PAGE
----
The University of Surrey is committed to delivering a high quality, efficient and fair admissions service in line with its selection criteria and policy. In the event that an applicant wishes to make a formal complaint, the University will follow a procedure which ensures that all complaints are dealt with fairly, promptly, consistently and with due regard to the Equalities Act. If a complaint is upheld, the University will take appropriate action. If a complaint is not upheld, the reasons for the decision will be communicated clearly to the applicant.
An applicant does not have the right to appeal against an academic decision not to offer them a place at the University, as long as the decision can be shown to have been reached fairly and in accordance with the University’s published entry requirement and selection criteria.
The University will only correspond with the applicant, unless the applicant has provided written permission for the University to discuss the application with another person.
Information on this site should be treated as a guide only and fee information is indicative only. You should seek up-to-date information from the University directly before applying and during the admissions process.
Whilst the University endeavors to ensure the information on this site is accurate and up to date, it is presented without any guarantees, conditions or warranties as to its accuracy. The University disclaims all liability and responsibility arising from any reliance placed on the information contained on this site.
The University undertakes a continuous review of its programmes, services and facilities to ensure quality enhancement. The University is also largely funded through public and charitable means and is required to manage these funds in an efficient and cost-effective way for the benefit of the whole of the University community.
The University, therefore, reserves the right if it considers it to be necessary:
- to make reasonable variations to the content and syllabus of programmes of study (including in relation to placements)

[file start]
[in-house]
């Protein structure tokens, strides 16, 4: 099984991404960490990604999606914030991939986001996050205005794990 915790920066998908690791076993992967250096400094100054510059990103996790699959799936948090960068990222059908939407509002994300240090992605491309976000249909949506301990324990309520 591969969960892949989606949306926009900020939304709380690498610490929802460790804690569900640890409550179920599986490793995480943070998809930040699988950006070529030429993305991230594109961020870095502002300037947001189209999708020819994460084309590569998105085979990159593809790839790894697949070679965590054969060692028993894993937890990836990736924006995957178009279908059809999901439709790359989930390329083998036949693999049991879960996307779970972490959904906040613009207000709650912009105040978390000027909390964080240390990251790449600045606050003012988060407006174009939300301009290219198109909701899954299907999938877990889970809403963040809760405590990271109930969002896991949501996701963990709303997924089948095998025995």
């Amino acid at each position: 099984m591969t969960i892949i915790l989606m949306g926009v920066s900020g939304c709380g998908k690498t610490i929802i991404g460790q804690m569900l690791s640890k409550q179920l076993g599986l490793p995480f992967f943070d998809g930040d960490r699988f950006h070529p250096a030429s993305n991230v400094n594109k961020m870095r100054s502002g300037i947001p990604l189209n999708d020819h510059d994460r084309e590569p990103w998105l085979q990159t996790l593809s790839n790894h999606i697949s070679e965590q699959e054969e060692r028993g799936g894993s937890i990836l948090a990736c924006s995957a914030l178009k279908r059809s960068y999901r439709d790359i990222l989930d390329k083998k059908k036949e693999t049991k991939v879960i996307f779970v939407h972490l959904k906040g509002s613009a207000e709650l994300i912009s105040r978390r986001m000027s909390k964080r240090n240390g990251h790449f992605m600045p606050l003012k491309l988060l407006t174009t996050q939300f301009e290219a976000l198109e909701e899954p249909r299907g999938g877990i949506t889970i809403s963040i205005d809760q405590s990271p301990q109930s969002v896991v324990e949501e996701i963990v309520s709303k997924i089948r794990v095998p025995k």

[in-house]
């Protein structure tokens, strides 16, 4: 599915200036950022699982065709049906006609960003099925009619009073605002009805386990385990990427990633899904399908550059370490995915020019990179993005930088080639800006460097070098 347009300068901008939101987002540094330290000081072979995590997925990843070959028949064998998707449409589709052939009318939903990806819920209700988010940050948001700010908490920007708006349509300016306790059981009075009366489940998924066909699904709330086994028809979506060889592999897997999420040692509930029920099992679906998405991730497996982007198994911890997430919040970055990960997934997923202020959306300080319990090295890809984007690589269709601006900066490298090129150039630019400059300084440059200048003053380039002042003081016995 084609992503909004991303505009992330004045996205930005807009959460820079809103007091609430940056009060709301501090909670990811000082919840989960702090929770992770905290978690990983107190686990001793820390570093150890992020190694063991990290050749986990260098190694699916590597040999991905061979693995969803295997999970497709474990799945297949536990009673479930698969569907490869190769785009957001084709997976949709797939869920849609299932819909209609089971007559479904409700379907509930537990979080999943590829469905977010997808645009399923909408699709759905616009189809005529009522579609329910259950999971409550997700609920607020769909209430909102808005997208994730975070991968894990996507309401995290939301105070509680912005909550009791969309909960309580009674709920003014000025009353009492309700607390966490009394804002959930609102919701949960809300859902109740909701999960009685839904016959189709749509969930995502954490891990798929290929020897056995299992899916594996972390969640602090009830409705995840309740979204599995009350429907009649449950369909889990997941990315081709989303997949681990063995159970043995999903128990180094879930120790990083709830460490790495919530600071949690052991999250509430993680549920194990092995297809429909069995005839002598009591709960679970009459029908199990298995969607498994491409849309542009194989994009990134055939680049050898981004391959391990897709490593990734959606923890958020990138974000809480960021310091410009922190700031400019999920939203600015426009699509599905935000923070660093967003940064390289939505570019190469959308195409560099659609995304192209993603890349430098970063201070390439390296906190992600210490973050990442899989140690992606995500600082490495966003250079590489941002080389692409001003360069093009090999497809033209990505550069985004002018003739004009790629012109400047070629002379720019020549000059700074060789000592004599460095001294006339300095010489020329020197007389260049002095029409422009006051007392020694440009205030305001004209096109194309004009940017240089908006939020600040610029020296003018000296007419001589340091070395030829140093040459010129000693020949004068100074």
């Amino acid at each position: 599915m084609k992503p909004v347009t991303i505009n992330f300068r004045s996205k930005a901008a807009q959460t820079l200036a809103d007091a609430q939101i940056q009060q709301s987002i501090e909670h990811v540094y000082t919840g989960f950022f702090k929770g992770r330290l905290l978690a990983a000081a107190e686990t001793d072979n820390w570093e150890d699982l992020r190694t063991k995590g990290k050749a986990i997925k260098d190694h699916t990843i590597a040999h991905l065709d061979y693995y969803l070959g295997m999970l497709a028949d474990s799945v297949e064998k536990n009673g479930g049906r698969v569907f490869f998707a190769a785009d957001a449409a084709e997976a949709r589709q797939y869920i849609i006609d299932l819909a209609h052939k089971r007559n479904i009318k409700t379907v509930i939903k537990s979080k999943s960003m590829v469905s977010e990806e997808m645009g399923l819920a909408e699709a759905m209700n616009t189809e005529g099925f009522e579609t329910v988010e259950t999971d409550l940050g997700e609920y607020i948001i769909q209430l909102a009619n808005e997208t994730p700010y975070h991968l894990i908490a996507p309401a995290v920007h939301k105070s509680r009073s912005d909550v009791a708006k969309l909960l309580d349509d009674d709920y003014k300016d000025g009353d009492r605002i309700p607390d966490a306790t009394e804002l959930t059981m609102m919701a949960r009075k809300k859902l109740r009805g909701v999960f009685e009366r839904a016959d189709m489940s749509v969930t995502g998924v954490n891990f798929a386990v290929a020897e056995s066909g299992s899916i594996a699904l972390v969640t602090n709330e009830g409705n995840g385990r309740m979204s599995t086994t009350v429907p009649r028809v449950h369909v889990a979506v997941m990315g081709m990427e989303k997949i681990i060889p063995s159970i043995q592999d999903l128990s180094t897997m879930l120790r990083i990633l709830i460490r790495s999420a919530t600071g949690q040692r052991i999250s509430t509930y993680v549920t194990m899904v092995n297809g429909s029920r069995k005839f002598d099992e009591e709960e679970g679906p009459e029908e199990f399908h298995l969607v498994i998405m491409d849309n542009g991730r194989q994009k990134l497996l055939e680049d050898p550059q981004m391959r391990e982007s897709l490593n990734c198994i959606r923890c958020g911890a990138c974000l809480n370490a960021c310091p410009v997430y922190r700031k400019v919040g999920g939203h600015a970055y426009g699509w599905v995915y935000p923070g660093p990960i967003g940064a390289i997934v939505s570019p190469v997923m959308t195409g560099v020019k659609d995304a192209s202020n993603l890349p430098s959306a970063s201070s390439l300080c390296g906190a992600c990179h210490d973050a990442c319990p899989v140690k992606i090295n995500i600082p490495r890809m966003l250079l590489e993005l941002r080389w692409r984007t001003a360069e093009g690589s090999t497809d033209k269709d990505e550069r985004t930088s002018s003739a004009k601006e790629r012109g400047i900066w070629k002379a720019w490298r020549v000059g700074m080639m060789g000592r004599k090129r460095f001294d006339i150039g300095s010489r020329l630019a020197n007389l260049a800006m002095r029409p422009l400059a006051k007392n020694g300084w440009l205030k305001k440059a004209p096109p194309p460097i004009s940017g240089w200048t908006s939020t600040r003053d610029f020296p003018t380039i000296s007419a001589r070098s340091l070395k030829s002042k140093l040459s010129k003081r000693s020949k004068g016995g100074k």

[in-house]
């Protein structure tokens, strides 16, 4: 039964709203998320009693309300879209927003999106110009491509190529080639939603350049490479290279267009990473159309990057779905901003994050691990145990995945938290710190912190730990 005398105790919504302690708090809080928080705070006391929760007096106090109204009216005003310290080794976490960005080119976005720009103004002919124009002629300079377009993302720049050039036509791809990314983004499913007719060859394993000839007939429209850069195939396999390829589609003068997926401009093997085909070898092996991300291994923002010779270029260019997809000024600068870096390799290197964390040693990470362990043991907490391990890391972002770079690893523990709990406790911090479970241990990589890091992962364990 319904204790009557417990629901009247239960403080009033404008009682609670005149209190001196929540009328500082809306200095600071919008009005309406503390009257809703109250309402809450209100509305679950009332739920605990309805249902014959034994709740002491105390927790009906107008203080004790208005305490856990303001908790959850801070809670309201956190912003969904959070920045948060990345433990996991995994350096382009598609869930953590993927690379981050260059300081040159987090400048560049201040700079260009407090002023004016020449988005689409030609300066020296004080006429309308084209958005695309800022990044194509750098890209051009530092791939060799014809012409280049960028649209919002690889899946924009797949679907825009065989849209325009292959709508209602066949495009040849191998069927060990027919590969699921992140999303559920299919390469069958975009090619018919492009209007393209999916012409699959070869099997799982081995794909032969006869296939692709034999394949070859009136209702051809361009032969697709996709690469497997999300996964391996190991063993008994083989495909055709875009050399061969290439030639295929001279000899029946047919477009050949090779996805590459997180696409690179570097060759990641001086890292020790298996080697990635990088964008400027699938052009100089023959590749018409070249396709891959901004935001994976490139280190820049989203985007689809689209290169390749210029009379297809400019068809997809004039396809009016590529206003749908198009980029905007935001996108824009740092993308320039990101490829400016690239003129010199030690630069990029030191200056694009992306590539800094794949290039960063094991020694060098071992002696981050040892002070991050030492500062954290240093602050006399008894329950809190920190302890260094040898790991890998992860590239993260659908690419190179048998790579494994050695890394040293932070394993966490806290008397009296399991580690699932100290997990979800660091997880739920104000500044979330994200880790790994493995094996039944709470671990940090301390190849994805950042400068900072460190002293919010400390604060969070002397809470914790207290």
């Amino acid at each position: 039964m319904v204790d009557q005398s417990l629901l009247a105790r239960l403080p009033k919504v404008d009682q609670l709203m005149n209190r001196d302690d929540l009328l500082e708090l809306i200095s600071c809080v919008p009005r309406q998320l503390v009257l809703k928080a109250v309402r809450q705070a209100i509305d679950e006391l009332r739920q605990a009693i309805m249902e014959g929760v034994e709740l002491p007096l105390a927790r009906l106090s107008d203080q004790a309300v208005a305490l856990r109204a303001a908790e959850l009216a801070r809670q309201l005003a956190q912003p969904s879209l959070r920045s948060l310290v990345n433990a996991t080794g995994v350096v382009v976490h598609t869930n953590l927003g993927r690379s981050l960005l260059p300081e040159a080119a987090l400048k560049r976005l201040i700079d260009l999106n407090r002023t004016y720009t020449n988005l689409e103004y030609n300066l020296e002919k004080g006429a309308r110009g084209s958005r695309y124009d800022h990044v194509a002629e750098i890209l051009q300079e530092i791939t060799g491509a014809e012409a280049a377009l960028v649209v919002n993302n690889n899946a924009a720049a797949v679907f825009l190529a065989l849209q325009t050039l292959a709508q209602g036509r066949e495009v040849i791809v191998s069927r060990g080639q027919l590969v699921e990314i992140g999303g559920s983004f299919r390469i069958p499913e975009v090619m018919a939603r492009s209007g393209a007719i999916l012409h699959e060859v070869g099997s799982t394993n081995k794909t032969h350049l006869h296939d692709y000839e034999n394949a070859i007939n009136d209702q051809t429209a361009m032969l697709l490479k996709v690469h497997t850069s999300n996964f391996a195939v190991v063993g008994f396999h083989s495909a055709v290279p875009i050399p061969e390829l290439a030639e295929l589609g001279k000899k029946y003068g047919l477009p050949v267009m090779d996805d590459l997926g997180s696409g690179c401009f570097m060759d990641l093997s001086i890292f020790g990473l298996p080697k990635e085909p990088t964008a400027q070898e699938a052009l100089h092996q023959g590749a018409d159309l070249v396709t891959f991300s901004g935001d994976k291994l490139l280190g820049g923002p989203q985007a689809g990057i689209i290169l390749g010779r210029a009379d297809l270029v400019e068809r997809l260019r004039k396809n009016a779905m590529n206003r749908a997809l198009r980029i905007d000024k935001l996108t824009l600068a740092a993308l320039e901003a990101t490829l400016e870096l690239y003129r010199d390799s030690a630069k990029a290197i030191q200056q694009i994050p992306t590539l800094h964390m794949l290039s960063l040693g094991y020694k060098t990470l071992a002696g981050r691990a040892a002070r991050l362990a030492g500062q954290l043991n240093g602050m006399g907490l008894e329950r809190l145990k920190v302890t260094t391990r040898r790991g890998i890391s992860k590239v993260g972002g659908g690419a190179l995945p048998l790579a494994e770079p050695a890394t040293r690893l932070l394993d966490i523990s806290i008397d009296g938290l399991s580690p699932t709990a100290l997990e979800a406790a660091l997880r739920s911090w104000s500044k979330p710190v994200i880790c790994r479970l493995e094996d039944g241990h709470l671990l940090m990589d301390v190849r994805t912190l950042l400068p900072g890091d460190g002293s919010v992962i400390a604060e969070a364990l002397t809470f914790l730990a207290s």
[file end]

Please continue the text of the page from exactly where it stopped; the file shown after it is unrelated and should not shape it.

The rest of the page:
- to suspend or discontinue programmes of study or to combine or merge them with others
- to make changes to its statutes, ordinances, regulations, policies and procedures which the University reasonably considers necessary. Such changes if significant will normally come into force at the beginning of the following academic year and depending on the nature of the change will normally be applied to all students regardless of the date of their enrolment
- to make reasonable alterations to the timetable, location, number of classes, content or method of delivery of programmes of study and/or examination processes
To the extent permitted by law, the University hereby expressly excludes:
- All conditions, warranties and other terms which might otherwise be implied by statute, common law or the law of equity
- Any liability for any direct, indirect or consequential loss or damage incurred by any user in connection with our site or in connection with the use, inability to use, or results of the use of our site, any websites linked to it and any materials posted on it
- Any liability for direct or indirect financial or other losses arising from any discontinuations, changes to or mergers of any programme of study, service or facility
18. Related policies
- Criminal Conviction
- Equivalent and Lower Qualifications (ELQ)
- RPL (Recognition of prior learning or credit)
- Students Under 18
- Tier 4 Sponsorship and CAS issuing
- English Language
15. Monitoring and review
The Admissions Policy is reviewed annually by the Admissions Subcommittee for approval by the University’s Learning and Teaching Committee.